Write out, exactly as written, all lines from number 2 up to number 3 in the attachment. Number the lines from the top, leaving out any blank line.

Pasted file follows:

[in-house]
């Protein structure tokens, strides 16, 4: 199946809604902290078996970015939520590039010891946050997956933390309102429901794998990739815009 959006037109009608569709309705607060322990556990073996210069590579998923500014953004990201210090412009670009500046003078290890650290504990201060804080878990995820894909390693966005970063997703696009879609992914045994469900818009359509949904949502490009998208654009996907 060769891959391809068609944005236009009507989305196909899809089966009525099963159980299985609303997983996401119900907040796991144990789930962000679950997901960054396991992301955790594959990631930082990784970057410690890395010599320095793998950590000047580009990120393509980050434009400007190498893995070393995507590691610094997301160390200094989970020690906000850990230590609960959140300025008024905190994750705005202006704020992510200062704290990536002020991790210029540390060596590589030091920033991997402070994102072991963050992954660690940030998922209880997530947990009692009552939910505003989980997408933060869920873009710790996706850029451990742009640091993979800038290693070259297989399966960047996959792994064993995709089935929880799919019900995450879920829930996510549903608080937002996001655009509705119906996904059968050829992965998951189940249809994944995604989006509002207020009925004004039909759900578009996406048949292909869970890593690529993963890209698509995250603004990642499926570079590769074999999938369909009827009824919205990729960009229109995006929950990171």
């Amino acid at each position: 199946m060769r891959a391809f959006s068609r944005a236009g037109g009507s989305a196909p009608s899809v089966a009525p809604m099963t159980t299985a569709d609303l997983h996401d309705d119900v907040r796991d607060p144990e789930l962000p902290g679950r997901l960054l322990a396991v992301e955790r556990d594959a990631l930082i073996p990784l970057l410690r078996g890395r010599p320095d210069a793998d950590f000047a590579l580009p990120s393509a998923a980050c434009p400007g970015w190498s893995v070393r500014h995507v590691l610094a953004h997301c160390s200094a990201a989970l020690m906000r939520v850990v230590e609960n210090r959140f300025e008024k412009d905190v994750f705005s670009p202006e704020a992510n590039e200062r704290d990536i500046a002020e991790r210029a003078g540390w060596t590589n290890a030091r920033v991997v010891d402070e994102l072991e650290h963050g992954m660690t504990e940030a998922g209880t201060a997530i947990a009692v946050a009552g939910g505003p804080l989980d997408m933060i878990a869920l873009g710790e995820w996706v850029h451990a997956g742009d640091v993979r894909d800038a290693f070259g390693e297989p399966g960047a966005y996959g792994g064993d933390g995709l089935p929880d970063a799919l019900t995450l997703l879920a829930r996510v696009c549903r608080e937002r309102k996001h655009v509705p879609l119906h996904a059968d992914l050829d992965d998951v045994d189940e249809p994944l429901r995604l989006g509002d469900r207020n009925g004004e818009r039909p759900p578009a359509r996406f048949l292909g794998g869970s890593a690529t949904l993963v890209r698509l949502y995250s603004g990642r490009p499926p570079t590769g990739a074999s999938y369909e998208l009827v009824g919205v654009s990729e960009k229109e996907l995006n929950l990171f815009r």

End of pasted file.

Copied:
């Protein structure tokens, strides 16, 4: 199946809604902290078996970015939520590039010891946050997956933390309102429901794998990739815009 959006037109009608569709309705607060322990556990073996210069590579998923500014953004990201210090412009670009500046003078290890650290504990201060804080878990995820894909390693966005970063997703696009879609992914045994469900818009359509949904949502490009998208654009996907 060769891959391809068609944005236009009507989305196909899809089966009525099963159980299985609303997983996401119900907040796991144990789930962000679950997901960054396991992301955790594959990631930082990784970057410690890395010599320095793998950590000047580009990120393509980050434009400007190498893995070393995507590691610094997301160390200094989970020690906000850990230590609960959140300025008024905190994750705005202006704020992510200062704290990536002020991790210029540390060596590589030091920033991997402070994102072991963050992954660690940030998922209880997530947990009692009552939910505003989980997408933060869920873009710790996706850029451990742009640091993979800038290693070259297989399966960047996959792994064993995709089935929880799919019900995450879920829930996510549903608080937002996001655009509705119906996904059968050829992965998951189940249809994944995604989006509002207020009925004004039909759900578009996406048949292909869970890593690529993963890209698509995250603004990642499926570079590769074999999938369909009827009824919205990729960009229109995006929950990171």
């Amino acid at each position: 199946m060769r891959a391809f959006s068609r944005a236009g037109g009507s989305a196909p009608s899809v089966a009525p809604m099963t159980t299985a569709d609303l997983h996401d309705d119900v907040r796991d607060p144990e789930l962000p902290g679950r997901l960054l322990a396991v992301e955790r556990d594959a990631l930082i073996p990784l970057l410690r078996g890395r010599p320095d210069a793998d950590f000047a590579l580009p990120s393509a998923a980050c434009p400007g970015w190498s893995v070393r500014h995507v590691l610094a953004h997301c160390s200094a990201a989970l020690m906000r939520v850990v230590e609960n210090r959140f300025e008024k412009d905190v994750f705005s670009p202006e704020a992510n590039e200062r704290d990536i500046a002020e991790r210029a003078g540390w060596t590589n290890a030091r920033v991997v010891d402070e994102l072991e650290h963050g992954m660690t504990e940030a998922g209880t201060a997530i947990a009692v946050a009552g939910g505003p804080l989980d997408m933060i878990a869920l873009g710790e995820w996706v850029h451990a997956g742009d640091v993979r894909d800038a290693f070259g390693e297989p399966g960047a966005y996959g792994g064993d933390g995709l089935p929880d970063a799919l019900t995450l997703l879920a829930r996510v696009c549903r608080e937002r309102k996001h655009v509705p879609l119906h996904a059968d992914l050829d992965d998951v045994d189940e249809p994944l429901r995604l989006g509002d469900r207020n009925g004004e818009r039909p759900p578009a359509r996406f048949l292909g794998g869970s890593a690529t949904l993963v890209r698509l949502y995250s603004g990642r490009p499926p570079t590769g990739a074999s999938y369909e998208l009827v009824g919205v654009s990729e960009k229109e996907l995006n929950l990171f815009r």